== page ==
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The idea of a multimodule project is that all modules are part of the same release cycle. Even is some modules contain no changes, they will be part of the release. As some may say: versions are cheap. The benefits are bigger compared to the ideal picture you described: it is much easier to manage the versions and to control inter-module dependencies. Keep ...


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The maven deploy plugin has a skip property: http://maven.apache.org/plugins/maven-deploy-plugin/deploy-mojo.html That should do what you want. The user property is "maven.deploy.skip".


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Note that if you do not fork your JVM, the properties you set on the maven command line are found; but, if you do fork your JVM the properties need to be copied on the forked JVM's argment list. I am guessing that you are forking some aspect of your build, but not passing in a new argline, or are passing in a new argline that doesn't copy the necessary ...


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You should take a look into flatten-maven-plugin which seemed to be the right direction.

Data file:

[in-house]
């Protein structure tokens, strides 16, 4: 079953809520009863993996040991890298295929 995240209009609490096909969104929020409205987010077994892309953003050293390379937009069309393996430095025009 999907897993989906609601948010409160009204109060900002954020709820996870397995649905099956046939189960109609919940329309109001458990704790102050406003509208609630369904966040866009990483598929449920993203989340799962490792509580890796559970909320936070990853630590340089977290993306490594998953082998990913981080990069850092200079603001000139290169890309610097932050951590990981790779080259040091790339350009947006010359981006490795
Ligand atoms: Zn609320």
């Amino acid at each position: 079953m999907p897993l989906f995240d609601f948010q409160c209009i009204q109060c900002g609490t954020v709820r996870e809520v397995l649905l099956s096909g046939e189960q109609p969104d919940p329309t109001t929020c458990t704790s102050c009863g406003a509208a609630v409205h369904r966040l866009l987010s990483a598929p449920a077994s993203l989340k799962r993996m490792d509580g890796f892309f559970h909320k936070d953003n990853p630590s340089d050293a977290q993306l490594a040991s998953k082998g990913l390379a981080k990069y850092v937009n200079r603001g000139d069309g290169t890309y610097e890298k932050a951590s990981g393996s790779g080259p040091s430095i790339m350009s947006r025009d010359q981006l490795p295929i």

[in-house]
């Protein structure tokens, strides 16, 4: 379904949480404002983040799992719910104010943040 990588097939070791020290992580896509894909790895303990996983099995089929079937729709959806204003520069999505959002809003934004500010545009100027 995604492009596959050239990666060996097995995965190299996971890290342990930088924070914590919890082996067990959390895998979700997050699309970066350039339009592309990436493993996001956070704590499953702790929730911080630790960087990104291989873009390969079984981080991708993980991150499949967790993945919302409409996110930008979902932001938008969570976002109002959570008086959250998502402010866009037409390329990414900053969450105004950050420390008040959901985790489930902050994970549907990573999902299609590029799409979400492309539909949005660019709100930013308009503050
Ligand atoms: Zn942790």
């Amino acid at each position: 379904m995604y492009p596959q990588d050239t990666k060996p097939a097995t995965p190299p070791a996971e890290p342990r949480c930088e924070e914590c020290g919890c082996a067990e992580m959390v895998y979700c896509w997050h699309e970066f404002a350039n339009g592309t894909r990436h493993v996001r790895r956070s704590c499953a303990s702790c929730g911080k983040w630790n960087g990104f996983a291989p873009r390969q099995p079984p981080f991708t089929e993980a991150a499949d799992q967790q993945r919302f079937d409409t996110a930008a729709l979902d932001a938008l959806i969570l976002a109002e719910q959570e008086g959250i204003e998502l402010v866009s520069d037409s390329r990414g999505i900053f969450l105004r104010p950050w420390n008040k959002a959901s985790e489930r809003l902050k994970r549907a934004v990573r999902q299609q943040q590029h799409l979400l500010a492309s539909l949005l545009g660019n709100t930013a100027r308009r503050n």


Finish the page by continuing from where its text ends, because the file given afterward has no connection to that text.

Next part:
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I have struggled for several days on perforce / maven / release integration and finally got it working. Here are my findings, they might help you and others with similar issues. Do not use the perforce plugin as described on perforce.com (http://www.perforce.com/perforce/r11.1/manuals/p4maven/index.html). Although it is the first link to come out of a ...


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The differences between releasing individual modules, applications or application systems are summarized in my slideshare presentation http://www.slideshare.net/geertpante/version-mgmt-in-maven (slide 20 and following). What we sometimes do is set the snapshot version to e.g. 2.0-SNAPSHOT, and do releases as 1.x.y. So in development, we always keep using ...



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